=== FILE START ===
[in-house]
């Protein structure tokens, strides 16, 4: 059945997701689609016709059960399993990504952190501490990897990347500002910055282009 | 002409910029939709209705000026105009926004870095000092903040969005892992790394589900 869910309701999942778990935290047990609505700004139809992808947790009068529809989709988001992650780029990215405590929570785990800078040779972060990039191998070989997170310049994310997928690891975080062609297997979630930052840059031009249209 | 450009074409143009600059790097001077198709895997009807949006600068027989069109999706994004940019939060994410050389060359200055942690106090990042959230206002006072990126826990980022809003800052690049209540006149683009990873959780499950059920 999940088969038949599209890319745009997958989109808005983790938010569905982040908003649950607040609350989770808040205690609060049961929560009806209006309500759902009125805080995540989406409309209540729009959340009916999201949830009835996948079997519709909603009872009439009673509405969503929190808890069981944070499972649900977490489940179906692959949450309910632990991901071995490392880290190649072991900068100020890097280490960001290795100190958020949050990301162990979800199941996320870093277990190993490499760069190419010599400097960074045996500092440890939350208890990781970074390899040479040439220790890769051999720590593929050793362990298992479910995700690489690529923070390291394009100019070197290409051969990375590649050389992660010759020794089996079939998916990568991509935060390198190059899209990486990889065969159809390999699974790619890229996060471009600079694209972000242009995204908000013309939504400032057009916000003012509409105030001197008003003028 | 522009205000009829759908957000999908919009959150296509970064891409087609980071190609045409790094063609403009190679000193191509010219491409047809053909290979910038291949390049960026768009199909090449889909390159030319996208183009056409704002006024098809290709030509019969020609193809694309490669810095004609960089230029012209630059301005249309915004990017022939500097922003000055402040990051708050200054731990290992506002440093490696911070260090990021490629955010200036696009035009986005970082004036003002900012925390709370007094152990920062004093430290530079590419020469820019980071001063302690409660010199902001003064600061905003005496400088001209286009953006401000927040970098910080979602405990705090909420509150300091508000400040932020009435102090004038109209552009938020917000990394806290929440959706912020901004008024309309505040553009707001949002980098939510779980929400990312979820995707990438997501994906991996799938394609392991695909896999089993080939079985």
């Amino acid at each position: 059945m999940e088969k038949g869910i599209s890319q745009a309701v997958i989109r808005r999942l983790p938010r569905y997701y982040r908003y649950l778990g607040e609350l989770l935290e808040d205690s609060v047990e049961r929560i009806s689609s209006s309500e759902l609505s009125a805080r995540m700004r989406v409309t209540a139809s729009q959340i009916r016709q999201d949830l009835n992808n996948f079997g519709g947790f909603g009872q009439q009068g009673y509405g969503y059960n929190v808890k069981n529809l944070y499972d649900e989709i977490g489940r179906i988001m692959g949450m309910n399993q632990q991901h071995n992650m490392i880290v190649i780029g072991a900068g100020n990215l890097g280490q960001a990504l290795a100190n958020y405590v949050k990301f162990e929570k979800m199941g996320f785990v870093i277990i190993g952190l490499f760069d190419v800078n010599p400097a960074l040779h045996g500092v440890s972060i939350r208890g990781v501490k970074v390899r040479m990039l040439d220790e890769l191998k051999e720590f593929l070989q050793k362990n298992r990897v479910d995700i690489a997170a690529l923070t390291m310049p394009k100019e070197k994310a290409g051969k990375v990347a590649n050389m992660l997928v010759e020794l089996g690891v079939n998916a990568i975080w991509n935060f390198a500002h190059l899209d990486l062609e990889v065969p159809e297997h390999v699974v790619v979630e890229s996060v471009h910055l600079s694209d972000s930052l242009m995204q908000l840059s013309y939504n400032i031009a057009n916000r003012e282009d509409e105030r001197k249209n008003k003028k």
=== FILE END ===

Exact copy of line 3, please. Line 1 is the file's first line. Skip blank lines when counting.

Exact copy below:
């Amino acid at each position: 059945m999940e088969k038949g869910i599209s890319q745009a309701v997958i989109r808005r999942l983790p938010r569905y997701y982040r908003y649950l778990g607040e609350l989770l935290e808040d205690s609060v047990e049961r929560i009806s689609s209006s309500e759902l609505s009125a805080r995540m700004r989406v409309t209540a139809s729009q959340i009916r016709q999201d949830l009835n992808n996948f079997g519709g947790f909603g009872q009439q009068g009673y509405g969503y059960n929190v808890k069981n529809l944070y499972d649900e989709i977490g489940r179906i988001m692959g949450m309910n399993q632990q991901h071995n992650m490392i880290v190649i780029g072991a900068g100020n990215l890097g280490q960001a990504l290795a100190n958020y405590v949050k990301f162990e929570k979800m199941g996320f785990v870093i277990i190993g952190l490499f760069d190419v800078n010599p400097a960074l040779h045996g500092v440890s972060i939350r208890g990781v501490k970074v390899r040479m990039l040439d220790e890769l191998k051999e720590f593929l070989q050793k362990n298992r990897v479910d995700i690489a997170a690529l923070t390291m310049p394009k100019e070197k994310a290409g051969k990375v990347a590649n050389m992660l997928v010759e020794l089996g690891v079939n998916a990568i975080w991509n935060f390198a500002h190059l899209d990486l062609e990889v065969p159809e297997h390999v699974v790619v979630e890229s996060v471009h910055l600079s694209d972000s930052l242009m995204q908000l840059s013309y939504n400032i031009a057009n916000r003012e282009d509409e105030r001197k249209n008003k003028k």